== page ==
I got this question recently: Why would I give coupons to my Facebook fans? They will pay full price. This question can be framed in several ways. For example, you could argue that it’s akin to this question: Is it true that the closer a consumer gets to actually parting with money, the dumber it is to offer them a deal?
But let’s stick with the original. A couple of responses come to mind:
- You don’t know that a Facebook fan is willing to pay full price, especially if you’ve ever asked Facebook users to Like your page in order to get access to deals
- Your understanding of the power of promotions is too narrow — you might be willing to trade “paying full price” for trying a new product, bringing a friend, writing a positive review…
- You might give a coupon to someone willing to pay full price to increase their loyalty and advocacy
Let’s take this scenario. You are a local restaurant owner using Four51′s FanTools platform. Every table in the joint features a table-tent that asks customers to login to Facebook from their mobile phone and get the SmartDeal (offer) available on your Facebook. The offer is $2.00 off any appetizer. Many people ask why you would just “give” them this deal when they are already planning to spend money in your restaurant. The possible reasons? Trial, cross-sell high-margin items, and up-sell to boost average ticket size.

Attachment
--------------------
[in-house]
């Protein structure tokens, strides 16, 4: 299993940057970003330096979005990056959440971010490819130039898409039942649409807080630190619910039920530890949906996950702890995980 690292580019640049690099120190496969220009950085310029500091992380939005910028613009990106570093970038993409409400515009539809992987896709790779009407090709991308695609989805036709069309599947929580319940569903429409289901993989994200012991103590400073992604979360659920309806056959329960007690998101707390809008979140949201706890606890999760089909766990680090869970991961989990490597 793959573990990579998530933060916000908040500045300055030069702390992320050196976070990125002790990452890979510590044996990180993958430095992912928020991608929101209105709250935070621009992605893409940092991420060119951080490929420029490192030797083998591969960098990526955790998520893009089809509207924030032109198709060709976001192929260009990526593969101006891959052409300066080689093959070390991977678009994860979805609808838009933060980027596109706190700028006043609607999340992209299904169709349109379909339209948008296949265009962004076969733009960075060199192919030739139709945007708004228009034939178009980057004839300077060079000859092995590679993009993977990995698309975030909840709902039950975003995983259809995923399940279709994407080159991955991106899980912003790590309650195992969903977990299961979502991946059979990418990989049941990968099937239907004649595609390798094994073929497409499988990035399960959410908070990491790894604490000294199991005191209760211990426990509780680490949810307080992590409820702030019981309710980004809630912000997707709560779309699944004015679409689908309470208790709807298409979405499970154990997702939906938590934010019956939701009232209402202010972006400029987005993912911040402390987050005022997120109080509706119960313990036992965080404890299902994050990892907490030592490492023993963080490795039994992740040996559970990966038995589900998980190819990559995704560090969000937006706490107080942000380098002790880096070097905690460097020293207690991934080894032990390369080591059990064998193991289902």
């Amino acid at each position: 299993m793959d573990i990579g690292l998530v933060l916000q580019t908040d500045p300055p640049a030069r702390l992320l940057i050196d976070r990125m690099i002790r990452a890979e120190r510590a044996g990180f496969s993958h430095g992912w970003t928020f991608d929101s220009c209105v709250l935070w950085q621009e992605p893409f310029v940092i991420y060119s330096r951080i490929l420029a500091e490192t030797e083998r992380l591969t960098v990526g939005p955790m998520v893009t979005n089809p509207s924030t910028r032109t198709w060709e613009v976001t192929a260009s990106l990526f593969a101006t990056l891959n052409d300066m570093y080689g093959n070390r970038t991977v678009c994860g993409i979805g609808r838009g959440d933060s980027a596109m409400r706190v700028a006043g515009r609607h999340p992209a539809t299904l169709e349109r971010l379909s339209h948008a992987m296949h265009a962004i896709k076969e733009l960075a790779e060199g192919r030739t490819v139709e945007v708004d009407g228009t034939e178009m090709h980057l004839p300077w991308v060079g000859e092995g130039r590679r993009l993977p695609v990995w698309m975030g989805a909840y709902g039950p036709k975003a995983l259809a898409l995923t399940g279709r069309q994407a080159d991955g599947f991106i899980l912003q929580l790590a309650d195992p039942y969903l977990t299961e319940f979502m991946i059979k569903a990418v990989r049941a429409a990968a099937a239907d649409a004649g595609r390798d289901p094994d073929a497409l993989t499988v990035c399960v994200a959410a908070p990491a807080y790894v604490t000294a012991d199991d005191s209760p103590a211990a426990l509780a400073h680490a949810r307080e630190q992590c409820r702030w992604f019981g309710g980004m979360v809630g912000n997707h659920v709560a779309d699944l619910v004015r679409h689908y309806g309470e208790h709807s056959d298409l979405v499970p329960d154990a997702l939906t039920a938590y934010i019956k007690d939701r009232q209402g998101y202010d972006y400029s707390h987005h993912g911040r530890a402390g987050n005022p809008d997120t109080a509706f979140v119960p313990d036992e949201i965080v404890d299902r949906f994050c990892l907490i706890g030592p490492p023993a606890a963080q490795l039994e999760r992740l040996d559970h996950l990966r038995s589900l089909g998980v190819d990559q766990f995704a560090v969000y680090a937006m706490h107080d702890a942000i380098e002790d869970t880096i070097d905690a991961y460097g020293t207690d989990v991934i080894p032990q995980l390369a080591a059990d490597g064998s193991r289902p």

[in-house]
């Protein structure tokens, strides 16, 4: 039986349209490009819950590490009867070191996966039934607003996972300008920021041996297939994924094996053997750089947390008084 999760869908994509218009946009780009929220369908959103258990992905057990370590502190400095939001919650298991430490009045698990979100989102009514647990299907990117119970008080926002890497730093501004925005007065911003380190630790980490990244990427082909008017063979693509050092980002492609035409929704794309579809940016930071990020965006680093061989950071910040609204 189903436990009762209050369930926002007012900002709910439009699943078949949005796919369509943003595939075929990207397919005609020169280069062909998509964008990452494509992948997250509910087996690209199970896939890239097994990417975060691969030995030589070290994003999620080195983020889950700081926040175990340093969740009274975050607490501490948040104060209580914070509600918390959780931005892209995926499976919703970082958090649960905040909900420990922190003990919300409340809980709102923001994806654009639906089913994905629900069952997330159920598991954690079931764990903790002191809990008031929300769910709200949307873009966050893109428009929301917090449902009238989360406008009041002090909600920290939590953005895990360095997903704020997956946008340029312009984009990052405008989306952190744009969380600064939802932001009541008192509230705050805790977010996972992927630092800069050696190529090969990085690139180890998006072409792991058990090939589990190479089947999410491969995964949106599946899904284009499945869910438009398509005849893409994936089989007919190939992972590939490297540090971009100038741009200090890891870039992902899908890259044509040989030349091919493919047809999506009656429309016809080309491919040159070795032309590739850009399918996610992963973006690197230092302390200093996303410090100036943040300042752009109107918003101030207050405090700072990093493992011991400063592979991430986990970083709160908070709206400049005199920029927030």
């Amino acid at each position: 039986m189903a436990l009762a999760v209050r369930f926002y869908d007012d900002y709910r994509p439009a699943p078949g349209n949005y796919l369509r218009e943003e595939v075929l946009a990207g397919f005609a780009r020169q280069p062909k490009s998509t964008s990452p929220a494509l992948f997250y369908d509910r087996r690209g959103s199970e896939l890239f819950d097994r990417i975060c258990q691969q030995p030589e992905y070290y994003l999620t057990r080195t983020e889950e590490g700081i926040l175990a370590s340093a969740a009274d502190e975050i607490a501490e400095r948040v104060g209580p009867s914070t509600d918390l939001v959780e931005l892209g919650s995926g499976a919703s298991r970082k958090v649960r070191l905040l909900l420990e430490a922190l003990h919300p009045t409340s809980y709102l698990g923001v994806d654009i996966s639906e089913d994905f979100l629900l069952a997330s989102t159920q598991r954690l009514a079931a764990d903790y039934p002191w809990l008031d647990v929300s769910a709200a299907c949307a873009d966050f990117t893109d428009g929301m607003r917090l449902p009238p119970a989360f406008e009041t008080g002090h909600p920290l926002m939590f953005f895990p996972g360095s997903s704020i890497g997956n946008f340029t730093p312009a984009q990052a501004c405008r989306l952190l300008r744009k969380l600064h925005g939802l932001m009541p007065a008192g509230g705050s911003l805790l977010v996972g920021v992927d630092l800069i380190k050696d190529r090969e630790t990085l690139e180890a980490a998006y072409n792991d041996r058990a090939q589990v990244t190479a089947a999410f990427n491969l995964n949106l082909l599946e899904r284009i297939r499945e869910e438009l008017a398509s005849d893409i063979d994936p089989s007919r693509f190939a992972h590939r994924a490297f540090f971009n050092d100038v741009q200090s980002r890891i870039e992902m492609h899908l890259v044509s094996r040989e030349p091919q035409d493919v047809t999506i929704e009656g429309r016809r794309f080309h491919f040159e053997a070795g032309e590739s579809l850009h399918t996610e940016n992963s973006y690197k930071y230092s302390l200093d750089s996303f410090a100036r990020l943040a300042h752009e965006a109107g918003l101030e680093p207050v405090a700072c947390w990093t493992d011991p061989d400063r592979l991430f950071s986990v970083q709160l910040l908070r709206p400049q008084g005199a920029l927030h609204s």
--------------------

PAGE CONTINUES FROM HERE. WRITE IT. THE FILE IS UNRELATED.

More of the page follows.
Here are some other reasons to offer a deal to in-store customers:
- Promote a special event or a loyalty program
- Advertise a new store opening
- Promote restaurant services (catering, delivery, take-out, ect.)
- Encourage visits during other day-parts — i.e. come back later today for X or come in this weekend for Y
Finally, let’s say you did forgo $2 in sales because you gave a discount to someone who was poised to pay full price. Is that such a terrible thing? Don’t offer discounts and then hope no one hears about it. Instead, be smart and have a plan. Be excited about the opportunities to use promotions to drive your business and your brand, and shrug off the handful of customers who (you think) would have paid full price.